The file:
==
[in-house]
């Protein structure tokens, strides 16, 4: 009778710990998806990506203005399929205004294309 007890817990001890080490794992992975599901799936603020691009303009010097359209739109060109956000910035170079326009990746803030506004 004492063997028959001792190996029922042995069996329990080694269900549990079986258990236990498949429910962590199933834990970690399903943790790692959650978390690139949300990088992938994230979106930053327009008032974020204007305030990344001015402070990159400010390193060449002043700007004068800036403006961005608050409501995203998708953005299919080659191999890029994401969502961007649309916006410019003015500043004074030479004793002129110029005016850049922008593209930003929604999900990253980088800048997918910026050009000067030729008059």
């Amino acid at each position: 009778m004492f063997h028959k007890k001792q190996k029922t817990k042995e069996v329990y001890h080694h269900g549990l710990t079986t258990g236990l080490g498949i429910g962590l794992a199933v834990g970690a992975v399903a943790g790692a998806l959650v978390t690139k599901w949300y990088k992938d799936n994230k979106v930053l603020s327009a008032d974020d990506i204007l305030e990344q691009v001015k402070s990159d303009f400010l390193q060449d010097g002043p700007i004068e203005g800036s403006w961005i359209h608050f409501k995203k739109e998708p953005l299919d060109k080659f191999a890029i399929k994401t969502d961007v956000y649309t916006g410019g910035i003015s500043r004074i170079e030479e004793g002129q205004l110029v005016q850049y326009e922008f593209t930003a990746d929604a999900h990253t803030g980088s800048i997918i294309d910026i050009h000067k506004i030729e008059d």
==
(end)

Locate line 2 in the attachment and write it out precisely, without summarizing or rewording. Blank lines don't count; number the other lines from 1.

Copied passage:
């Protein structure tokens, strides 16, 4: 009778710990998806990506203005399929205004294309 007890817990001890080490794992992975599901799936603020691009303009010097359209739109060109956000910035170079326009990746803030506004 004492063997028959001792190996029922042995069996329990080694269900549990079986258990236990498949429910962590199933834990970690399903943790790692959650978390690139949300990088992938994230979106930053327009008032974020204007305030990344001015402070990159400010390193060449002043700007004068800036403006961005608050409501995203998708953005299919080659191999890029994401969502961007649309916006410019003015500043004074030479004793002129110029005016850049922008593209930003929604999900990253980088800048997918910026050009000067030729008059």